Whether you are a road racer going long miles in the saddle, a time-trial rider who might only ride up to 25 mile races, or a sportive rider who rides for the fun and thrill rather than the element of competition, you will need to establish a firm base endurance to ensure your body is able to cope with the stresses of riding long distances or even hard short distances but multiple times a week for weeks at end. Typically the period between your rest at the end of one season and the start of a new year is the best period to build this base endurance, but it shouldn’t be neglected throughout the year.


One of the main factors when starting an endurance part of your training is to start slowly and build up from there. If you go too hard or for too long too early you will shock your body and struggle to keep it going at any intensity for any time. Even if you are used to doing hundreds of miles a week during the peak of the season, once you have a period of rest it is ideal to build it back up from scratch. Some riders find it easier to count miles and set targets based on the amount of mileage you do a week, but I think when talking endurance you should be looking at time. If you set out to do 100 miles a week and you get stuck in the worst weather possible, or go out with a slow club ride you may find it takes you hours longer to complete this 100 than if you were doing it during the summer. If you go out saying I’ll do 6 hours endurance this week, you go out and just do 6, there’s no risk of doing too much. You can monitor miles after which will give you an idea of your progression.


An endurance ride should be a minimum of an hour but in reality you should be aiming for three or more. The types of heart rate you should be seeing is between 60% and 75% of your maximum or if you are using power between 35% and 55% of max. These are defined as training zones one and two. Of course there will be periods where you go above or below this, for example up and down hills, but you should aim to remain within these zones to ensure that you are building base endurance. If you are unable to use power or heart rate you should aim to be relaxed when riding, you should be able to have a conversation and you may be breaking a sweat, but If you start breathing and sweating hard, and having a conversation becomes hard you need to ease off. I do all my base endurance rides outside whatever the weather. I just can’t stand the thought of three hours indoors. However, you might be different, maybe you can stick on a movie or play some video games it all depends on your preference to training in all weather.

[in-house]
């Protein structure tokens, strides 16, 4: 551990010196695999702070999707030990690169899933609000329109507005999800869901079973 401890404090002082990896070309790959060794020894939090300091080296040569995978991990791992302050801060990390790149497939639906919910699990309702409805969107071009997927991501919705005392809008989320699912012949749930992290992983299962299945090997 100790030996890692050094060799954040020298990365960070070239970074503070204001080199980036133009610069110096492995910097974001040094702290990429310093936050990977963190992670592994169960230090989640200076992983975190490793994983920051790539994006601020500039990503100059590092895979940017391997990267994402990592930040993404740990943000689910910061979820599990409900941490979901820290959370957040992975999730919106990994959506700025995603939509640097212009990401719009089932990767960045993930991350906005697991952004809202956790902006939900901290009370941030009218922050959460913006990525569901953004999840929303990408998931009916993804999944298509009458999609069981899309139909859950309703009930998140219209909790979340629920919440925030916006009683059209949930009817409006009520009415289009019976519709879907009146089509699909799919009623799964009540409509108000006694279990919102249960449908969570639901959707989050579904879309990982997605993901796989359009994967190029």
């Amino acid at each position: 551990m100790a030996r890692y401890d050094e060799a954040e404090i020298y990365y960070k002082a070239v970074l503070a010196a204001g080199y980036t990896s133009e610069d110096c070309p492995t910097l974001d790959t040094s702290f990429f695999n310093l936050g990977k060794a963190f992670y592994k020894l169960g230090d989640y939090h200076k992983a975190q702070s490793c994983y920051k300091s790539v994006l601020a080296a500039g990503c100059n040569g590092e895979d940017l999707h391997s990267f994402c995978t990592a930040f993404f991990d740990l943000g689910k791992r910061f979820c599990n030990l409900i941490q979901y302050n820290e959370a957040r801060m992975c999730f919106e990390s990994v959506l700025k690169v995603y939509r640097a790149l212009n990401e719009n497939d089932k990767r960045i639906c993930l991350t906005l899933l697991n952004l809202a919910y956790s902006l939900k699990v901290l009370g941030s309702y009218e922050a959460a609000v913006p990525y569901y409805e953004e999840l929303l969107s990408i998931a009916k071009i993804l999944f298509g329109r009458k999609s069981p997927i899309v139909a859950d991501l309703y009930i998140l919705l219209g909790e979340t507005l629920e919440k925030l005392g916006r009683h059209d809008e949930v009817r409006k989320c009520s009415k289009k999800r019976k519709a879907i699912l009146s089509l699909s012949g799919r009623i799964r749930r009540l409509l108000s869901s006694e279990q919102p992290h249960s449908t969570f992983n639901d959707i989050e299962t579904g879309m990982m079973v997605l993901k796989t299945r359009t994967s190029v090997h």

The benefits of building base endurance, other than preparing your body to cope with a long season of rides is that you’ll be increasing your body’s ability to burn fat as a fuel. Important if you are overweight but also if you are looking to carry less food with you or if you plan to stop less on sportives. Another benefit is you will be increasing your body’s fuel economy, sounds odd but if your body uses fuel better then what you eat will be more effective, again very important in all aspects of riding from races to sportives. As your body becomes more efficient in burning fuel it’ll also be using oxygen more effectively, again if your body is better at supplying your muscles with oxygen you’ll ride better and faster.


Don’t neglect base endurance, the preparation and building blocks of the upcoming season. Even during a long season of time-trialing I aim to do a long endurance ride at least once a month. Of course this has to be of benefit to my racing, I’m not going to do over 100 miles the day before a time-trial! The fact that I build such a great endurance during the last off season and maintained it well during the racing season is the reason I’ve had a strong year. As I approach the point where I start to build endurance in preparation to next year I’m starting to hope the weather remains favorable, or at least we dodge some of the worst! But either way I’ll be out there, come rain or shine.